Planning and Capacity
GOCO’s planning and capacity program invests in projects that address opportunities, explore issues, engage communities, and examine trends in the outdoors.
Gunnison Wet Meadows Restoration and Resilience Building Project, $158,100 to the Upper Gunnison River Water Conservancy District
Funding will help the Upper Gunnison River Water Conservancy District expand meadow restoration in the Upper Gunnison River watershed and support restoration work in neighboring San Miguel, Mesa, and Eagle counties. The project will implement low-tech processes that restore stream and meadow function; reduce erosion; improve habitat for a wide variety of wildlife species like the threatened Gunnison Sage Grouse; and increase soil moisture to address impacts of drought, wildfire, and climate change. Funds will support training, site planning, and increase the project coalition’s capacity to implement more projects annually and leverage increasing federal and state funding opportunities.
Preserving Culture and Enhancing Habitat Resilience through Traditional Harvest Planning, $55,014 to the Ute Mountain Ute Tribe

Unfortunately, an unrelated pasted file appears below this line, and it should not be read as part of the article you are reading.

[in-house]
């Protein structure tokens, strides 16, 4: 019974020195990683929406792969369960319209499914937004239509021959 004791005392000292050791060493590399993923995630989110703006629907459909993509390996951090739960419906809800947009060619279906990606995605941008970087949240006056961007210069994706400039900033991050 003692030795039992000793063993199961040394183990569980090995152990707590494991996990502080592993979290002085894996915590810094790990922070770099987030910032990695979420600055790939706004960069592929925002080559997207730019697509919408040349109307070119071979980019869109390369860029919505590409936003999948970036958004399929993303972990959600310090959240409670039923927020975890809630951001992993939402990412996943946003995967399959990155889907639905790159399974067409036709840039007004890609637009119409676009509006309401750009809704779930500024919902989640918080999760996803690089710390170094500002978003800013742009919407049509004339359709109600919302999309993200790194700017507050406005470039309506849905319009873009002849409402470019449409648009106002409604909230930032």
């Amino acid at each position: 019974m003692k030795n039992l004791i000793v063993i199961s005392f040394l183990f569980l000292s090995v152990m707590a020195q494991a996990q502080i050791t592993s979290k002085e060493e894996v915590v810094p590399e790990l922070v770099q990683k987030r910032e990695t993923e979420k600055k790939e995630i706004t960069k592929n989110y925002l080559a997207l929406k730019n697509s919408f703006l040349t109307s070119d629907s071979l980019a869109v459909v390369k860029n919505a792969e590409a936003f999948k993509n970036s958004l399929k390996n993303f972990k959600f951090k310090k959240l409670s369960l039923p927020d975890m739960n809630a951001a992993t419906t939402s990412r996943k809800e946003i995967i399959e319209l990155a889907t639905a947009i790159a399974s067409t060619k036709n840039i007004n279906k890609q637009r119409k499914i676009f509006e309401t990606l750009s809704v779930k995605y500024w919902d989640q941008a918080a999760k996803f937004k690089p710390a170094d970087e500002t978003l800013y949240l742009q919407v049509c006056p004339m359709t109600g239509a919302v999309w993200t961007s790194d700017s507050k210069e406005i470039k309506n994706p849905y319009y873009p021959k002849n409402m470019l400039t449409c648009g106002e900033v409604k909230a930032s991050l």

Habitat degradation in native plant communities on tribal lands has impaired ecological function, diminished important wildlife habitat, and threatens the preservation of tribal cultural traditions, such as harvesting traditional plants from their native landscapes for ceremony and other cultural uses. Funding will support several activities, including an inventory and assessment of the condition of known harvest locations to identify restoration and resilience-building needs. In addition, the Ute Mountain Ute Tribe will collaborate with Montezuma Land Conservancy to explore improved access to traditional harvest on private ancestral lands. They will also engage the tribal community to co-create a Traditional Harvest Plan that will allow for sustainable harvest of culturally important plants for future generations.
Great Outdoors Colorado (GOCO) invests a portion of Colorado Lottery proceeds to help preserve and enhance the state’s parks, trails, wildlife, rivers, and open spaces. GOCO’s independent board awards competitive grants to local governments and land trusts and makes investments through Colorado Parks and Wildlife. Created when voters approved a constitutional amendment in 1992, GOCO has since funded more than 5,500 projects in all 64 counties of Colorado without any tax dollar support. Visit GOCO.org for more information.